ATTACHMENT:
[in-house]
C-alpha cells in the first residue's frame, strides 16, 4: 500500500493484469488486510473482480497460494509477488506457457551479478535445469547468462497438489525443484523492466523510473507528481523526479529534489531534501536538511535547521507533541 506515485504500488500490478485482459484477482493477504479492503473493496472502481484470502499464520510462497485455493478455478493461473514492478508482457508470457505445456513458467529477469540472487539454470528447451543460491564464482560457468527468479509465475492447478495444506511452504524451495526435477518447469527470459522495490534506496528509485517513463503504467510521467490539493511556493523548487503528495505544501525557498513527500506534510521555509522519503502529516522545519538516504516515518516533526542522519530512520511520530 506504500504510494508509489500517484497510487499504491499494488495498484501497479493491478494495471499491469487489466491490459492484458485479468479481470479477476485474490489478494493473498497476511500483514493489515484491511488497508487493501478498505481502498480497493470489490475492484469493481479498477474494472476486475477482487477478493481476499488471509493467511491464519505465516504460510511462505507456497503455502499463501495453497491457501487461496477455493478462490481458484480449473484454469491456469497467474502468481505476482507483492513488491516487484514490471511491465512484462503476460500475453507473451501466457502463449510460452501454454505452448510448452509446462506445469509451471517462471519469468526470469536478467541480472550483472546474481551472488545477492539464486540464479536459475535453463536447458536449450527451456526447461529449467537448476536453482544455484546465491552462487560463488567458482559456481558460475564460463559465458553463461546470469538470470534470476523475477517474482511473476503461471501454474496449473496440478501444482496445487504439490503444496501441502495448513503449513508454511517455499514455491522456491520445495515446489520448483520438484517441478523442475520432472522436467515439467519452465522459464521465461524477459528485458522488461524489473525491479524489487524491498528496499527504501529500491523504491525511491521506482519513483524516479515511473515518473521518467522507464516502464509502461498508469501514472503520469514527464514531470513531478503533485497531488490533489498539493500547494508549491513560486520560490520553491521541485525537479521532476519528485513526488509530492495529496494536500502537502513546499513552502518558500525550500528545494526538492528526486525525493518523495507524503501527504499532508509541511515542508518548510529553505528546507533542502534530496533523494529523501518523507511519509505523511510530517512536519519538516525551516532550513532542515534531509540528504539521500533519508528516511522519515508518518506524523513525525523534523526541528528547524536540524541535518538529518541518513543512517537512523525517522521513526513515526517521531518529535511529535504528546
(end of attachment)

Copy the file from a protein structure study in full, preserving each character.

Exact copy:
[in-house]
C-alpha cells in the first residue's frame, strides 16, 4: 500500500493484469488486510473482480497460494509477488506457457551479478535445469547468462497438489525443484523492466523510473507528481523526479529534489531534501536538511535547521507533541 506515485504500488500490478485482459484477482493477504479492503473493496472502481484470502499464520510462497485455493478455478493461473514492478508482457508470457505445456513458467529477469540472487539454470528447451543460491564464482560457468527468479509465475492447478495444506511452504524451495526435477518447469527470459522495490534506496528509485517513463503504467510521467490539493511556493523548487503528495505544501525557498513527500506534510521555509522519503502529516522545519538516504516515518516533526542522519530512520511520530 506504500504510494508509489500517484497510487499504491499494488495498484501497479493491478494495471499491469487489466491490459492484458485479468479481470479477476485474490489478494493473498497476511500483514493489515484491511488497508487493501478498505481502498480497493470489490475492484469493481479498477474494472476486475477482487477478493481476499488471509493467511491464519505465516504460510511462505507456497503455502499463501495453497491457501487461496477455493478462490481458484480449473484454469491456469497467474502468481505476482507483492513488491516487484514490471511491465512484462503476460500475453507473451501466457502463449510460452501454454505452448510448452509446462506445469509451471517462471519469468526470469536478467541480472550483472546474481551472488545477492539464486540464479536459475535453463536447458536449450527451456526447461529449467537448476536453482544455484546465491552462487560463488567458482559456481558460475564460463559465458553463461546470469538470470534470476523475477517474482511473476503461471501454474496449473496440478501444482496445487504439490503444496501441502495448513503449513508454511517455499514455491522456491520445495515446489520448483520438484517441478523442475520432472522436467515439467519452465522459464521465461524477459528485458522488461524489473525491479524489487524491498528496499527504501529500491523504491525511491521506482519513483524516479515511473515518473521518467522507464516502464509502461498508469501514472503520469514527464514531470513531478503533485497531488490533489498539493500547494508549491513560486520560490520553491521541485525537479521532476519528485513526488509530492495529496494536500502537502513546499513552502518558500525550500528545494526538492528526486525525493518523495507524503501527504499532508509541511515542508518548510529553505528546507533542502534530496533523494529523501518523507511519509505523511510530517512536519519538516525551516532550513532542515534531509540528504539521500533519508528516511522519515508518518506524523513525525523534523526541528528547524536540524541535518538529518541518513543512517537512523525517522521513526513515526517521531518529535511529535504528546